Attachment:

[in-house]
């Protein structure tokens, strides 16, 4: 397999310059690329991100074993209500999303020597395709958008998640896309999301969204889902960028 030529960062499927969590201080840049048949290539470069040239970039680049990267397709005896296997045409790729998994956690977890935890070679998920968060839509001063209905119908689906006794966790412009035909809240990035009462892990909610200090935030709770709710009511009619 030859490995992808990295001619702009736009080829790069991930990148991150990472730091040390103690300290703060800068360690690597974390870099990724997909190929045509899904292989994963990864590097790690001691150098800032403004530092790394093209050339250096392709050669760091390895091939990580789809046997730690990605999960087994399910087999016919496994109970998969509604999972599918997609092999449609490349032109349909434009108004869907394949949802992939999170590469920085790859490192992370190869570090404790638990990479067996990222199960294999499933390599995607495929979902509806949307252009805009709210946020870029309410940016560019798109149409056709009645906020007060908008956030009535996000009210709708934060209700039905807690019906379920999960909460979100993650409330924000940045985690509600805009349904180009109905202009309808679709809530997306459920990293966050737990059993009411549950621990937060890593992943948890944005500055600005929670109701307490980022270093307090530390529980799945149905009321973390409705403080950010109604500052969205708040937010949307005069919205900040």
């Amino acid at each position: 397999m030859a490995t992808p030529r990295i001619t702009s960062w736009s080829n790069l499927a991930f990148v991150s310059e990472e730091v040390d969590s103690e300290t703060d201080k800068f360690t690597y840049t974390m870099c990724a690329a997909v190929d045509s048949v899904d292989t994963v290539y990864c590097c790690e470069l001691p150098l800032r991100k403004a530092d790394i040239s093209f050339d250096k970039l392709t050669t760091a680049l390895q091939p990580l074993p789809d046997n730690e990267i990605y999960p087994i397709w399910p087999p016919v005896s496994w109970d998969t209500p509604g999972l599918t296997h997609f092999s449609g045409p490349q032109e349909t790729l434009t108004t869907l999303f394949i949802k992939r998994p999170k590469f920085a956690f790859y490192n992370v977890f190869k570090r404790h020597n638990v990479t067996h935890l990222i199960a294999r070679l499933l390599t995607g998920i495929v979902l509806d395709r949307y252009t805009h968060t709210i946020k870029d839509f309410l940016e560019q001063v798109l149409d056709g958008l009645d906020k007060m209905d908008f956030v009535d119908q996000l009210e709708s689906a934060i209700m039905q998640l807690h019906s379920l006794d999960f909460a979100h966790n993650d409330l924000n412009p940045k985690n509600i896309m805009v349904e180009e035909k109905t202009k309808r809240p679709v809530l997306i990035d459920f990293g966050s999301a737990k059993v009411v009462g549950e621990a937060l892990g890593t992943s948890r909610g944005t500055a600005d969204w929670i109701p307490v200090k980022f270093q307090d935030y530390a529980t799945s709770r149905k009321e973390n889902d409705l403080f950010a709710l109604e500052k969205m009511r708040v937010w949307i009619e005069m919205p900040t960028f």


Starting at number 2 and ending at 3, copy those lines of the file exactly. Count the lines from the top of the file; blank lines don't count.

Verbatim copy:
């Protein structure tokens, strides 16, 4: 397999310059690329991100074993209500999303020597395709958008998640896309999301969204889902960028 030529960062499927969590201080840049048949290539470069040239970039680049990267397709005896296997045409790729998994956690977890935890070679998920968060839509001063209905119908689906006794966790412009035909809240990035009462892990909610200090935030709770709710009511009619 030859490995992808990295001619702009736009080829790069991930990148991150990472730091040390103690300290703060800068360690690597974390870099990724997909190929045509899904292989994963990864590097790690001691150098800032403004530092790394093209050339250096392709050669760091390895091939990580789809046997730690990605999960087994399910087999016919496994109970998969509604999972599918997609092999449609490349032109349909434009108004869907394949949802992939999170590469920085790859490192992370190869570090404790638990990479067996990222199960294999499933390599995607495929979902509806949307252009805009709210946020870029309410940016560019798109149409056709009645906020007060908008956030009535996000009210709708934060209700039905807690019906379920999960909460979100993650409330924000940045985690509600805009349904180009109905202009309808679709809530997306459920990293966050737990059993009411549950621990937060890593992943948890944005500055600005929670109701307490980022270093307090530390529980799945149905009321973390409705403080950010109604500052969205708040937010949307005069919205900040």
């Amino acid at each position: 397999m030859a490995t992808p030529r990295i001619t702009s960062w736009s080829n790069l499927a991930f990148v991150s310059e990472e730091v040390d969590s103690e300290t703060d201080k800068f360690t690597y840049t974390m870099c990724a690329a997909v190929d045509s048949v899904d292989t994963v290539y990864c590097c790690e470069l001691p150098l800032r991100k403004a530092d790394i040239s093209f050339d250096k970039l392709t050669t760091a680049l390895q091939p990580l074993p789809d046997n730690e990267i990605y999960p087994i397709w399910p087999p016919v005896s496994w109970d998969t209500p509604g999972l599918t296997h997609f092999s449609g045409p490349q032109e349909t790729l434009t108004t869907l999303f394949i949802k992939r998994p999170k590469f920085a956690f790859y490192n992370v977890f190869k570090r404790h020597n638990v990479t067996h935890l990222i199960a294999r070679l499933l390599t995607g998920i495929v979902l509806d395709r949307y252009t805009h968060t709210i946020k870029d839509f309410l940016e560019q001063v798109l149409d056709g958008l009645d906020k007060m209905d908008f956030v009535d119908q996000l009210e709708s689906a934060i209700m039905q998640l807690h019906s379920l006794d999960f909460a979100h966790n993650d409330l924000n412009p940045k985690n509600i896309m805009v349904e180009e035909k109905t202009k309808r809240p679709v809530l997306i990035d459920f990293g966050s999301a737990k059993v009411v009462g549950e621990a937060l892990g890593t992943s948890r909610g944005t500055a600005d969204w929670i109701p307490v200090k980022f270093q307090d935030y530390a529980t799945s709770r149905k009321e973390n889902d409705l403080f950010a709710l109604e500052k969205m009511r708040v937010w949307i009619e005069m919205p900040t960028f």